Robert Jeffress Goes All In on “Civil War”

The evangelical pastor and Trump loyalist has had quite a week.

Donald Trump and the Rev. Robert Jeffress in Washington on July 1, 2017.
Donald Trump and the Rev. Robert Jeffress in Washington on July 1, 2017. Olivier Douliery - Pool/Getty Images

Trump loyalist the Rev. Robert Jeffress, the head pastor of 13,000-member First Baptist Dallas, is on something of a tear. Over the last few days, he has warned of a potential civil war, accused Democrats of worshipping the pagan god Moloch, and said his critics either can’t read or “are too stupid to understand what we’re saying.”

The extended riff began during a Sunday interview on Fox & Friends, when Jeffress mocked House Speaker Nancy Pelosi’s call to be somber and “prayerful“ in the approach to impeachment. He also warned that if Democrats remove Donald Trump from office, it would lead to “a Civil War–like fracture in this nation from which this country will never heal.”

The Civil War comments took off when Trump repeated them on Sunday evening, threading them into a four-tweet warning against impeachment. The specter of a president obliquely predicting violence in response to an investigation caused predictable consternation in Washington. But Jeffress, for his part, has only doubled down. The next day, in an interview with Todd Starnes on Fox’s Todd Starnes Show, he said he had chosen his words carefully, and was neither predicting nor advocating for a new civil war. (It’s worth noting that he prefaced his Fox & Friends comments by saying, “I do want to make this prediction this morning.”) On Monday evening an anchor on the Christian Broadcasting Network, an outlet whose reporting is often friendly to Trump, asked Jeffress to expand on his Civil War comments. Was it really a good idea to compare a constitutional legal inquiry to four years of sustained bloodshed? “It was a perfect idea,” Jeffress replied. Critics of the statement, Jeffress said, either can’t read or are “too stupid” to understand what he meant.

Jeffress suggested in all of the interviews that his statements reflect the passions of his evangelical audience. First Baptist Dallas, which Jeffress has headed since 2007, is one of the oldest and most prominent Southern Baptist congregations in the country. He told Fox & Friends that he had “literally spoken to thousands and thousands of evangelical Christians” over the last week and has never seen them angrier than they are over the impeachment inquiry, which he described as an attempt to “overturn the 2016 election and negate the votes of millions of evangelicals in the process.” Starnes and Jeffress both recently returned from a patriotism-flavored gospel music conference in Pigeon Forge, Tennessee, which organizers said would be attended by 40,000 people. Starnes’ own recent book, Culture Jihad: How to Stop the Left from Killing a Nation, depicts the U.S. Capitol in flames; promotional copy warns that “America is on the verge of another Civil War.” Starnes will be speaking about his book at Jeffress’ Dallas church this weekend.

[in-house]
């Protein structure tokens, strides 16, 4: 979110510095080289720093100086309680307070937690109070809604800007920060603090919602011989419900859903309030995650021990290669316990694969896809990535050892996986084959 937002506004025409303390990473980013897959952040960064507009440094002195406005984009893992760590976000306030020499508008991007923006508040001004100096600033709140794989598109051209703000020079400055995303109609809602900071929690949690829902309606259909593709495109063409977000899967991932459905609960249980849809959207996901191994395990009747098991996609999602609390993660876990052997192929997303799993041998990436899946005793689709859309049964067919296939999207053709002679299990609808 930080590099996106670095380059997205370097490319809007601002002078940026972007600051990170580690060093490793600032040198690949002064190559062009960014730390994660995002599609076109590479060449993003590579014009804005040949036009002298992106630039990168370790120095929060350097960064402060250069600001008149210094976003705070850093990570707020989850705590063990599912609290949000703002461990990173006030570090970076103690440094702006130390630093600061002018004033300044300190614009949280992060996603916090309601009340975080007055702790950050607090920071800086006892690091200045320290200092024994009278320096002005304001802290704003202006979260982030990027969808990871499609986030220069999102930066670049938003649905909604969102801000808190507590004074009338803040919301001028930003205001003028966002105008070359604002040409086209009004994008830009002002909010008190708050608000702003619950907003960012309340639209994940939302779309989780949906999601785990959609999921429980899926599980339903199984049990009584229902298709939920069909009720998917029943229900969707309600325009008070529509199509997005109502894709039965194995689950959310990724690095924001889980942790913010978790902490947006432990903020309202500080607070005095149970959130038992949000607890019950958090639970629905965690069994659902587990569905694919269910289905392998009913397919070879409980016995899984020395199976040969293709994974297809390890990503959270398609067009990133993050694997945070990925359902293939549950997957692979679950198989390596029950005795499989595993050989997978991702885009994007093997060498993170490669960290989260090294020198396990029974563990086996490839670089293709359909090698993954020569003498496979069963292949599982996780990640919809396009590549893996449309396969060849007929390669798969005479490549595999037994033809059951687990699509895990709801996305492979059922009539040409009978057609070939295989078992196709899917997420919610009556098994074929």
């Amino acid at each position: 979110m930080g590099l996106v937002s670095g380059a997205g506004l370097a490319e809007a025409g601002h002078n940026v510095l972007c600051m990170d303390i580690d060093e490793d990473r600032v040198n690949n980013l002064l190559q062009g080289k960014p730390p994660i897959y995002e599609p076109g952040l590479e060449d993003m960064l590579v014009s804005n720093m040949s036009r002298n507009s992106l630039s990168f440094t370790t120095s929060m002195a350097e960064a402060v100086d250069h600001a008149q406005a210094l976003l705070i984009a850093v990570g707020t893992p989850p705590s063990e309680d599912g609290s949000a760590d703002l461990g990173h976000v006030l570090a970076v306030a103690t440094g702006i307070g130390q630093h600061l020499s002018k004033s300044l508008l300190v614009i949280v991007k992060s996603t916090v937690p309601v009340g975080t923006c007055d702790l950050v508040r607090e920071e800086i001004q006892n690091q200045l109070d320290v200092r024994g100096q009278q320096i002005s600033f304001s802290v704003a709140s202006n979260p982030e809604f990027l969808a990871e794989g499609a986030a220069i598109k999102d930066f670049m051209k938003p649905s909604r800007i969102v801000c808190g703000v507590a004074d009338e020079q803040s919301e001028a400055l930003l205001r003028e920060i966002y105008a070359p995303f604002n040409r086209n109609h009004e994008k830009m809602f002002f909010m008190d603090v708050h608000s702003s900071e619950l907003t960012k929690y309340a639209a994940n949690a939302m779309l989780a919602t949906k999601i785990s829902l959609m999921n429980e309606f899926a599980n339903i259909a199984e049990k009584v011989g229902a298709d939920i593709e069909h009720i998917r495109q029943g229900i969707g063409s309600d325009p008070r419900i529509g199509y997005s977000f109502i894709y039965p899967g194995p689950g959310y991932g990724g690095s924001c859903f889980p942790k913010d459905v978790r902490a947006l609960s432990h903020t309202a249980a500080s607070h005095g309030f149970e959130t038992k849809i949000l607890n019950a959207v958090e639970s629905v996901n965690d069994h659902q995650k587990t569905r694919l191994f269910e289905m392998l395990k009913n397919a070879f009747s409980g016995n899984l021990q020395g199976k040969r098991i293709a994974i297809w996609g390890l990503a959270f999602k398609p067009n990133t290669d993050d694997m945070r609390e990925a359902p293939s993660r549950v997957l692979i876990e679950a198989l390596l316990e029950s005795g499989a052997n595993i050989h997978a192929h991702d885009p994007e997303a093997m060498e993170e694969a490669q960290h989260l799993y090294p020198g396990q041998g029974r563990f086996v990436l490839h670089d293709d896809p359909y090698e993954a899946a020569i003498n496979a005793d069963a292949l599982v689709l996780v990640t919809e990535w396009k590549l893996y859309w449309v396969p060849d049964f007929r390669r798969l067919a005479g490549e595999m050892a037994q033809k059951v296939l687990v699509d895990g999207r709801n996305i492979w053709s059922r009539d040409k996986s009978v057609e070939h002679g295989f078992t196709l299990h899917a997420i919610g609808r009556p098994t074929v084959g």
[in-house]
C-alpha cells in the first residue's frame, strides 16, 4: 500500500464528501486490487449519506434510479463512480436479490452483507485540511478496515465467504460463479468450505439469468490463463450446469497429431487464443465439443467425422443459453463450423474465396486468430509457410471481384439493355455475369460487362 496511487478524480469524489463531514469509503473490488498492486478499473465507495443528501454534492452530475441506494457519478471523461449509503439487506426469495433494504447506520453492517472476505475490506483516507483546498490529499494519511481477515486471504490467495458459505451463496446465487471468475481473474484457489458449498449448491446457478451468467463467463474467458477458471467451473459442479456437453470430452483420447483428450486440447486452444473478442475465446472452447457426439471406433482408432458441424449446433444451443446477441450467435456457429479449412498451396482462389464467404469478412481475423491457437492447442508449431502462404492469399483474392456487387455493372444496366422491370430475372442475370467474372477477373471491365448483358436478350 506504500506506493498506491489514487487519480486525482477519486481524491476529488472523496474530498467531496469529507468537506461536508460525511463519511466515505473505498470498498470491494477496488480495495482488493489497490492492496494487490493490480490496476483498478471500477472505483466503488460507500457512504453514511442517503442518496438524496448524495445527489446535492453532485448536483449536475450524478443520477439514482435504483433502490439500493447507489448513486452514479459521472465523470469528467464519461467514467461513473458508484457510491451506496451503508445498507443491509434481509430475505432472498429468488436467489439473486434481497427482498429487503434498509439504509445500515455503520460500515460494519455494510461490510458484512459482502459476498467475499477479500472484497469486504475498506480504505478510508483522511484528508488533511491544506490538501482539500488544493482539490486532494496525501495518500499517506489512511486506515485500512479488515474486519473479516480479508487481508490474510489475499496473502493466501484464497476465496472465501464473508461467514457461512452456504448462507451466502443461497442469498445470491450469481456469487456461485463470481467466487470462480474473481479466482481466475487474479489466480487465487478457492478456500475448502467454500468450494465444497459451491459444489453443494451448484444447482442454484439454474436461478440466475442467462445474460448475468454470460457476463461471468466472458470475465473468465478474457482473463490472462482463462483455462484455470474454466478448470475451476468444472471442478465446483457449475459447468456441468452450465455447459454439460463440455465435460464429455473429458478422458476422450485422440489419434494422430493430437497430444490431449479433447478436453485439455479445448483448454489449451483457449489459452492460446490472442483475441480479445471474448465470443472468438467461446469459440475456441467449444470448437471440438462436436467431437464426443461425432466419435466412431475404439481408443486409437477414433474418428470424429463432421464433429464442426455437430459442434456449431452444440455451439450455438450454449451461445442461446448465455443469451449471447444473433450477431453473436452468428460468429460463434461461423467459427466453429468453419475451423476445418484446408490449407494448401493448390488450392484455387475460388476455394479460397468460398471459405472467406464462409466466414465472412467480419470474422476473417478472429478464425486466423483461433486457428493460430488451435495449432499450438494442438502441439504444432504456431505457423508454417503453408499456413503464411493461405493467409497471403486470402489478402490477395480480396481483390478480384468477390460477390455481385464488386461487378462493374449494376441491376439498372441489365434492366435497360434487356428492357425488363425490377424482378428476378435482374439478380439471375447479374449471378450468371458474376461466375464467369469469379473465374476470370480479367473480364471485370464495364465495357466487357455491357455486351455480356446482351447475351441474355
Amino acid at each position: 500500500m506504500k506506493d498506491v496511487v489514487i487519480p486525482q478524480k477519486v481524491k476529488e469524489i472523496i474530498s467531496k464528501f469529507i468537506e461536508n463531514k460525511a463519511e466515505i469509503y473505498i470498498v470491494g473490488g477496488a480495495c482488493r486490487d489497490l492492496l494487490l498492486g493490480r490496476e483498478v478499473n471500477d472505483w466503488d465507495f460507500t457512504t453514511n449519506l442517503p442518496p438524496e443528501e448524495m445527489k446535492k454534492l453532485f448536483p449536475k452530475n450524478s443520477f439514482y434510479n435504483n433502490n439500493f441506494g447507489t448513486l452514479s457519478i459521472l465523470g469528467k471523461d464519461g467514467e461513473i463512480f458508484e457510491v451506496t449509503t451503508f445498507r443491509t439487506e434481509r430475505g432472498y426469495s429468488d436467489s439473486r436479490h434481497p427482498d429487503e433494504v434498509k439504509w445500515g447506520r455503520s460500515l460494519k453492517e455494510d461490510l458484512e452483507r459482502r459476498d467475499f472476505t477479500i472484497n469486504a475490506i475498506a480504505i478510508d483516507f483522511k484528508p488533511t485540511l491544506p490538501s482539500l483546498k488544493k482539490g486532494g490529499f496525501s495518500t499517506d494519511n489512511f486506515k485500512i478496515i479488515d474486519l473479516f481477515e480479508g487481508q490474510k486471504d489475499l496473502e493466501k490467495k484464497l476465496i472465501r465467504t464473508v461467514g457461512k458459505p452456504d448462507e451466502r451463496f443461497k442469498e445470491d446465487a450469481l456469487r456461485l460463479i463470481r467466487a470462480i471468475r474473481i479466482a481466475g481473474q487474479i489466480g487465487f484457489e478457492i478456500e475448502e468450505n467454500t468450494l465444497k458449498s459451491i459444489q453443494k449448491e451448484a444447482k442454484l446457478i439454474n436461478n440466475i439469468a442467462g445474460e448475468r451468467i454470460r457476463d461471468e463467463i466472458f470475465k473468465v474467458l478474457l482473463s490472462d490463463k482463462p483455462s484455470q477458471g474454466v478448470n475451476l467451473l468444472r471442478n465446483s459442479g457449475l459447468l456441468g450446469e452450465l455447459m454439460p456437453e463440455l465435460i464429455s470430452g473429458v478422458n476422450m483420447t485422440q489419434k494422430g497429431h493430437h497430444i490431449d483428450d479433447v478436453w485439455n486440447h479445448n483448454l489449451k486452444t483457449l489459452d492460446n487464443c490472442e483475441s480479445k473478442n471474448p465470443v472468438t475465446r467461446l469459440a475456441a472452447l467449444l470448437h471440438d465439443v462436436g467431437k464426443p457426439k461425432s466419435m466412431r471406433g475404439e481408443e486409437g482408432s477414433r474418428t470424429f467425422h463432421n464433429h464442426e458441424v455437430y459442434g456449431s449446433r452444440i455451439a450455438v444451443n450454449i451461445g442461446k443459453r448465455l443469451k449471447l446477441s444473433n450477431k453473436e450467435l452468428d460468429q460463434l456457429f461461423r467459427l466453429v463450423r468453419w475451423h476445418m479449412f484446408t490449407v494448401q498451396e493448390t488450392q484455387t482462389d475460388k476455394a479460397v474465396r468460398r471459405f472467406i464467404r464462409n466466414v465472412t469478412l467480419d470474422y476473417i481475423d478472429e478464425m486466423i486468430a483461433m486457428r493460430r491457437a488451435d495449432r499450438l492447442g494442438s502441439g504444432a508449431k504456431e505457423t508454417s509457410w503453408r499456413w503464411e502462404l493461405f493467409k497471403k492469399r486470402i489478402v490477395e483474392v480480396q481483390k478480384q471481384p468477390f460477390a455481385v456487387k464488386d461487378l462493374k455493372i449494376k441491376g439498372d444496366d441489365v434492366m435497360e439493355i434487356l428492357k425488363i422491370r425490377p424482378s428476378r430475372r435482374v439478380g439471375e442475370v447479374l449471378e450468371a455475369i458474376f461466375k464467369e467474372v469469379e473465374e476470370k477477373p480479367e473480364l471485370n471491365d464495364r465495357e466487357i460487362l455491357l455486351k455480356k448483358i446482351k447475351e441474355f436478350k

But even Starnes seemed surprised—if happily so—when Jeffress riffed that Democrats worship “the pagan god of the Old Testament, Moloch, who allowed for child sacrifice.” The specific charge of paganism was new, though the reference to abortion wasn’t: A few years ago, the pastor told an audience at Liberty University that the attacks on Sept. 11, 2001, could be read as retribution for the sin of abortion, just as God punished Israel for worshipping Moloch. Over the years, Jeffress has called the Church of Jesus Christ of Latter-day Saints a cult, the Catholic Church a tool of Satan, and “Never Trump” Christians “spineless morons.”

Despite Jeffress’ warning of unprecedented evangelical anger, Trump’s other evangelical advisers have been largely quiet about the impeachment inquiry, perhaps waiting to see if Republican support for the inquiry continues to tick upward. Texas pastor the Rev. Jack Graham tweeted vaguely about an attack from “leftists socialists.” Evangelist and nonprofit head the Rev. Franklin Graham (no relation to Jack) tweeted his cautious support for Jeffress on Tuesday. “Dr. @RobertJeffress warned on @FoxNews that impeachment could ‘cause a civil war-like fracture in this nation from which this country will never heal,’” Graham wrote. “I don’t know about that, but I can tell you this could lead to conflict that nobody wants if they continue down this road.” He went on to warn that “the socialist Democrats” aim to take Americans’ guns and “impeach your president,” and asked his followers to “pray that God would change the hearts of Democratic leaders in Washington & that they would see the dangerous road that we’re on.” (Graham is scheduled to speak in Fayetteville, North Carolina, on Tuesday evening as part of his rolling “Decision America” tour, which blends conservative politics and evangelism.)

Jeffress, for his part, doesn’t seem to have yet settled on whether a Civil War–like conflict is best avoided or faced head-on. When the CBN anchor asked him about the role of Christians in a time of such deep tension, Jeffress pivoted to an embrace of division. “We ought to do whatever we can to bring healing, but not at the expense of truth,” he said. “Truth always divides people.” By “truth” he meant not the findings of a fair investigation into the president’s potentially illegal behavior, but the “truth” that Trump is “the most pro-life, pro–religious liberty, pro-Israel, pro–conservative judiciary president in history.”